Mr. Seward is reported to have said, in his late speech in the U. S. Senate, that whoever shall succeed in adjusting the constitution so as to bring peace to the country, and re-unite the States in the bonds of perpetual amity and concord, will win and deserve a greater renown than those who framed it. If the New York prophet believes in his own vaticination, it is but reasonable to suppose he is ambitious of reaping the fame he so glowingly depicts—for Mr. Seward is an ambitious man. Will he aspire to so great renown? Will he undertake the task? Will he indeed labor for its accomplishment in the spirit in which it can alone be obtained? Will he bring himself to the heroic task of throwing himself into the yawning chasm and, like a second Curtius, let the gaping wounds of his country close over his buried body if need be?

The South has regarded him as the arch-demon of an infernal throng. His genius has organized the vagrancies of fanaticism into a code of aggressive principles. He is the author of the pandects of the “higher law.” For a long season he alone, of the locust horde of treasonable declaimers, was or even sought to be respectable. He is the leader, the maker, and the manager of the Northern party; for although he lost the nomination of the Chicago Convention, and for a time seemed overslaughed and laid aside, he recovered his position the moment the excitement of the occasion expired, and stands now confessedly the champion of the Republican forces and without a peer. For him to propose a settlement such as would be acceptable to the South, would be to invoke a storm of denunciation from the loose masses which his right hand shaped into a successful organization. Has he the courage to do it?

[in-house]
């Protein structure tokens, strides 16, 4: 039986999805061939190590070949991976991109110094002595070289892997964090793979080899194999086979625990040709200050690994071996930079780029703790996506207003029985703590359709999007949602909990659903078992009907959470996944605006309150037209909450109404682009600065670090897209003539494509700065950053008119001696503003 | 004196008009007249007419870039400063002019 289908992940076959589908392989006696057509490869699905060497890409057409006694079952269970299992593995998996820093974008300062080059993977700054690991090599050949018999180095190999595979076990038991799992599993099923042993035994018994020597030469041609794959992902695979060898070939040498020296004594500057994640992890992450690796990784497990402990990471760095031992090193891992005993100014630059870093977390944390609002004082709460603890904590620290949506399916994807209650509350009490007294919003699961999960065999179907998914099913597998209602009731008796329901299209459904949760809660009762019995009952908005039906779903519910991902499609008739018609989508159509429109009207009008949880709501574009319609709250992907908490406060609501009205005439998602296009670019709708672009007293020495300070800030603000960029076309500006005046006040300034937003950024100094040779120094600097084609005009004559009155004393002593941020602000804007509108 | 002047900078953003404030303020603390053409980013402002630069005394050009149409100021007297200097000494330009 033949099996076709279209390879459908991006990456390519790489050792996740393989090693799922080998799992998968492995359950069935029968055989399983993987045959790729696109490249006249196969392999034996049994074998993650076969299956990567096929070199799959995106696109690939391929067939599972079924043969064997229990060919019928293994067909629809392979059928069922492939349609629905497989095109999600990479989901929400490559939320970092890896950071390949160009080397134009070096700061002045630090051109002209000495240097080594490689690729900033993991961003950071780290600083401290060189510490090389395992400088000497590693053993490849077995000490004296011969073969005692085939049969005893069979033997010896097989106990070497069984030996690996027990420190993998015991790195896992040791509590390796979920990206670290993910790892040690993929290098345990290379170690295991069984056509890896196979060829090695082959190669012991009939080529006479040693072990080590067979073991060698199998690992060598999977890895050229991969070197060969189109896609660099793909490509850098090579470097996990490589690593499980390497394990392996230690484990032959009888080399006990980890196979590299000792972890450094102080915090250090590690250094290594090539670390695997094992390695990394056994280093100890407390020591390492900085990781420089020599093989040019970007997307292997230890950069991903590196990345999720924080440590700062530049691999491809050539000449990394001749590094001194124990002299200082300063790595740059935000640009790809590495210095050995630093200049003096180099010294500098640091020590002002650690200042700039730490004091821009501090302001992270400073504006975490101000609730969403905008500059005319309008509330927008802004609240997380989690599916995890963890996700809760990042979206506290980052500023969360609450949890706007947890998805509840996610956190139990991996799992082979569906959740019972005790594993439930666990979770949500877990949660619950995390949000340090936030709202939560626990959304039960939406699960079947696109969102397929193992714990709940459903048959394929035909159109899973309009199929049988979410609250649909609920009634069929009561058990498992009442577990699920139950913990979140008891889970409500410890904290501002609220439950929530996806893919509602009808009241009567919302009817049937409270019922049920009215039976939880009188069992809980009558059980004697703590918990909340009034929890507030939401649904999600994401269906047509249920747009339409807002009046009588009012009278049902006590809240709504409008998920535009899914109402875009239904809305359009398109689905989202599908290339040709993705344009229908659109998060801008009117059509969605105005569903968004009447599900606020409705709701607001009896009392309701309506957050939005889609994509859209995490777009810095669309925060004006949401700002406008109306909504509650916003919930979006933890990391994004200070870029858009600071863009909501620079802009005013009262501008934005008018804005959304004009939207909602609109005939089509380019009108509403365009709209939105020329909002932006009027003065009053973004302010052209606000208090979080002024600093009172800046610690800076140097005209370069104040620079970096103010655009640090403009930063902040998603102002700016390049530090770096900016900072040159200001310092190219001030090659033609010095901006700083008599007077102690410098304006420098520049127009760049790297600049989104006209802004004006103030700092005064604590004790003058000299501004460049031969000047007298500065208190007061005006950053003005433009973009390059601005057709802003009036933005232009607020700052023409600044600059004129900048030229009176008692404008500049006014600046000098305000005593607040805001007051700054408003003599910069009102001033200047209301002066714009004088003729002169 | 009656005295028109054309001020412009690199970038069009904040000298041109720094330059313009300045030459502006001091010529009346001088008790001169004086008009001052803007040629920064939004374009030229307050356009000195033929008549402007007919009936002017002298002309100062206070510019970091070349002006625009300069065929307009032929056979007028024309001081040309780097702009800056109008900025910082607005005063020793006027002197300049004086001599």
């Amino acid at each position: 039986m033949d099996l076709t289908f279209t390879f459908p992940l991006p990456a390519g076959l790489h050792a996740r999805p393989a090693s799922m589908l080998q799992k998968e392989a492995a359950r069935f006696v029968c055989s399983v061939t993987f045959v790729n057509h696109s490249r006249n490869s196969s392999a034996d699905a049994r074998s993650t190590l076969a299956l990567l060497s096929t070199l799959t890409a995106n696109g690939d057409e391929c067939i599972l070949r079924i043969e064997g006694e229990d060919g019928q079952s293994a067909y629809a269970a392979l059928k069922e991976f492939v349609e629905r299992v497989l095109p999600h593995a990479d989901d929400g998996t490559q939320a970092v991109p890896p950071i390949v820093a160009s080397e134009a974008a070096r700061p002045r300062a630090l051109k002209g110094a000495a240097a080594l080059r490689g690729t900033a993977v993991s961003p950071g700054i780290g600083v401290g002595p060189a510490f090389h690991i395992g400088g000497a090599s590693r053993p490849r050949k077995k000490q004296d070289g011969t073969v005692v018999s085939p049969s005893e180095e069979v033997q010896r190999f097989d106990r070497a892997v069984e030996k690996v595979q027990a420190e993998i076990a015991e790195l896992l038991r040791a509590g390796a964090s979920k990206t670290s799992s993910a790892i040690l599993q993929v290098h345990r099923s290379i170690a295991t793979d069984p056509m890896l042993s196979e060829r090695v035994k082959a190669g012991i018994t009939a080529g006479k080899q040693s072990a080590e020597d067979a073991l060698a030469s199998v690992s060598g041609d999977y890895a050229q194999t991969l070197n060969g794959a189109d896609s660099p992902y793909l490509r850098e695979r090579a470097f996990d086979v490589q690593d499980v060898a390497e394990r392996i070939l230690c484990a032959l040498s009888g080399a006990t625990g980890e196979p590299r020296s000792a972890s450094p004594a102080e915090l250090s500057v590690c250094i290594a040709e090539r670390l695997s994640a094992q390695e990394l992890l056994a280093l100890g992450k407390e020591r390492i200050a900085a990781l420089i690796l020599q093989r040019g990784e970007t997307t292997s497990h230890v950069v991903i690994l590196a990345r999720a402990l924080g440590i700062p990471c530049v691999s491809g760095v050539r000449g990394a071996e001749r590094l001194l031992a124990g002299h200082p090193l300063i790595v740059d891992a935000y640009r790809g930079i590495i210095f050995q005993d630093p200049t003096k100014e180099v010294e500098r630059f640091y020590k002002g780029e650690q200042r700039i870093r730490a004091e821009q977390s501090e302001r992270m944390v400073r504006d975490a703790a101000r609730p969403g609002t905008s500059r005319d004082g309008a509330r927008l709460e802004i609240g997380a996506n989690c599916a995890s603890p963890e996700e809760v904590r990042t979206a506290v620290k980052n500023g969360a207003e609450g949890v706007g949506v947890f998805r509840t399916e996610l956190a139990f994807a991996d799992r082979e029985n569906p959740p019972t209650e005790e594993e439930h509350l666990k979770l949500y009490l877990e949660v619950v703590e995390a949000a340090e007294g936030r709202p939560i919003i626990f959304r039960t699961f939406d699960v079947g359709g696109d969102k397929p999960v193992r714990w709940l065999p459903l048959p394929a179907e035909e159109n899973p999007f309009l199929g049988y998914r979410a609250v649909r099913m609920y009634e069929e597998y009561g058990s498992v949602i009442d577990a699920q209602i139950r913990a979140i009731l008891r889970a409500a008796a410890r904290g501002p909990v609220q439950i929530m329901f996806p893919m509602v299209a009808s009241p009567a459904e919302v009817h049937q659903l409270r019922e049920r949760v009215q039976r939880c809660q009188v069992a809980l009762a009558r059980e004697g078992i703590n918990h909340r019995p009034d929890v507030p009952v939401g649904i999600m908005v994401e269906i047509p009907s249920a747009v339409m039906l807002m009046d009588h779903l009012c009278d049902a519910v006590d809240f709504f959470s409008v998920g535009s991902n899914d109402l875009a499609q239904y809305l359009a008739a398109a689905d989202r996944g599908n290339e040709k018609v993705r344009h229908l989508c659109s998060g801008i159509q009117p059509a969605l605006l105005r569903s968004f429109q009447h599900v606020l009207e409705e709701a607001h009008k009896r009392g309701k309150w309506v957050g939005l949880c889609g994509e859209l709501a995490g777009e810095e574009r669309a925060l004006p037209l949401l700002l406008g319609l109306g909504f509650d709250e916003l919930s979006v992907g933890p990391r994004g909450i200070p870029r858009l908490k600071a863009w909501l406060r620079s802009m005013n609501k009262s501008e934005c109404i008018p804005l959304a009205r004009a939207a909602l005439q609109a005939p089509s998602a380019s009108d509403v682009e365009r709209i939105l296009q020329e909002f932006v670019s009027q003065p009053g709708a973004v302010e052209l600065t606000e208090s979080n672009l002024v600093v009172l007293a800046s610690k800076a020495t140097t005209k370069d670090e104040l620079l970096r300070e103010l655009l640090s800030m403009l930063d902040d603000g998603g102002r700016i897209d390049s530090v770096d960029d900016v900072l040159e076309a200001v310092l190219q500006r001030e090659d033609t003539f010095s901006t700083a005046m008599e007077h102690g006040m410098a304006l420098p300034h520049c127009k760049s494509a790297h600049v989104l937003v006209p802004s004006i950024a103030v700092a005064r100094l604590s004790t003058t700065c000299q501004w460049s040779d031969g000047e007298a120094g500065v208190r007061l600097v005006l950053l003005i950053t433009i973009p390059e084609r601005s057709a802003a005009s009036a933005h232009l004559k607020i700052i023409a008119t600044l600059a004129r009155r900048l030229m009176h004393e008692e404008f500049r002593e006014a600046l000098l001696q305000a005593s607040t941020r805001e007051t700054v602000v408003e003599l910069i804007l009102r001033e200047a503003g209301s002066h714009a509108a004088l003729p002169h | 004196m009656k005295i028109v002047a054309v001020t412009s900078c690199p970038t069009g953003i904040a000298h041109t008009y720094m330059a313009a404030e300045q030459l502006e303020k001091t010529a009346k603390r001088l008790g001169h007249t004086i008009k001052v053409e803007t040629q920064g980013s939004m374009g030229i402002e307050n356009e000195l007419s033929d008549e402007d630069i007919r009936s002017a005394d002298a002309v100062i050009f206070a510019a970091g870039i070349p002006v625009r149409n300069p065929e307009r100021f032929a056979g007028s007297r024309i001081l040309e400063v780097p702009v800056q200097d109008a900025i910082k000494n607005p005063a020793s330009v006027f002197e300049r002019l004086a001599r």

Mr. Seward knows better than any other man of his party what will be a satisfactory settlement of the troubles that are threatening the country. He knows well that in their adjustment he must approach the subject as though he had never spoken or given a vote upon it. It would be no dishonor to any man who claims to be a statesman to sacrifice his opinions, however sincerely entertained, to the safety of his country. It would only prove that he loves his country more than he does his opinions. He may well ask himself if his theory on any subject is worth the price of revolution, of civil war, and the dismemberment of an empire. Mr. Clay, on an occasion less momentous than the present, offered up the “American system,” of which he was the father and the supporter, on the altar of peace. Mr. Clay lived to receive the homage of the Union for an act of devoted loyalty to the interests of his country. Mr. Seward will have to make the same sacrifice, encounter the same risks, buffet a ruder storm, encounter a wilder opposition. Has he the patriotism to do it?